Figure 1: Case 1-Lateral view hand showed a radiolucent lesion of middle phalanx of the left little finger. Case 2-anteroposterior view hand showed a well-defined osteolytic lesion with thinning of the cortex of proximal phalanx of left middle finger. Case 3-Chest X-ray revealed an osteolytic lesion in shaft of humerus with thinned rim of cortex

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Case 2

A 26-year-old male presented to the orthopedic outpatients with the complaints of swelling increasing gradually and pain in the finger for the last 5 days. An X-ray revealed a well-defined osteolytic lesion with thinning of the cortex of proximal phalanx of the left middle finger [Figure 1]. Clinicoradiological possibilities considered were tubercular osteomyelitis/enchondroma.

Case 3

A 12-year-old male patient came to orthopedic outpatient with the complaints of pain in the left arm, swelling, and tenderness for the last 3 months. X-ray revealed an osteolytic lesion in the shaft of the humerus with a thinned rim of the cortex [Figure 1]. Possibility of bone cyst/chondroblastoma was made based on the clinicoradiological correlation.

Cytology pictures all 3 cases

FNAC was performed in all 3 cases using a 23-gauge needle & 5-ml syringe. The aspirate was thick mucoid-like material. Smears were then stained with May-Grunwald-Giemsa stain (MGG) and Hematoxylin and Eosin (H & E). Microscopy revealed numerous fragments of cartilage with dispersed cells being uncommon. The fragments stain strongly violet or blue with MGG and faintly pink with H and E. Within fragments the chondrocytes were round to oval with small dark nuclei and ill-defined cytoplasm. There were no mitosis and atypia; however occasional binucleated chondrocytes were also seen [Figure 2] and [Figure 3]. Cytology and clinicoradiological findings were diagnostic of enchondroma. The lesions were subjected to curettage. The curetting's on histopathology showed increased cellularity of the mature hyaline cartilage fragments. Pleomorphism, multiple nuclei, and mitoses suggestive of malignancy were not seen [Figure 4]. One case was lost on follow-up, the remaining two cases had curettage and bone grafting done at the local site and asymptomatic within the 6 months of follow-up.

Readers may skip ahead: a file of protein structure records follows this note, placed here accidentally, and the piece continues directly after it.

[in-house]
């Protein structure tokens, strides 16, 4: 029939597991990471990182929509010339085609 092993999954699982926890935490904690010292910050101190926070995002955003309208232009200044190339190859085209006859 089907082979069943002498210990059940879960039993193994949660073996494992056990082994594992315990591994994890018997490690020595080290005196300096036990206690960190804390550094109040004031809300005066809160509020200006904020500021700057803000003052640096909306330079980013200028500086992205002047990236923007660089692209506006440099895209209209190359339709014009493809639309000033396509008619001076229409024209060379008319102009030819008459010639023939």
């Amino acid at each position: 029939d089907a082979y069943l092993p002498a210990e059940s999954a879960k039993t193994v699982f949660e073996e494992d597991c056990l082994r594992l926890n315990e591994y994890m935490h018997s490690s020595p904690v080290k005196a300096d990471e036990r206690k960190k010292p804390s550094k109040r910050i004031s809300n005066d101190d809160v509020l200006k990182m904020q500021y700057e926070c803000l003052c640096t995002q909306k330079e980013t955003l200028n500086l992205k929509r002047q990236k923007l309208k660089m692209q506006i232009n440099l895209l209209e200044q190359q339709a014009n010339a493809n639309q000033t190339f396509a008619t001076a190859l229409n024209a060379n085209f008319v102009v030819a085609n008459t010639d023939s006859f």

Figure 2: Cytology of enchondroma showing fragments of cartilage with dispersed cells, fragments stain strongly violet or blue (MGG, ×100, ×400)

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Figure 3: Cytology of enchondroma with few binucleated chondrocytes seen and fragments stain faintly pink (H and E, ×100, ×400)

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Figure 4: Histopathology showed lobules of mature hyaline cartilage, conforming the diagnosis of enchondroma (H and E, ×100, ×400)

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  Discussion Top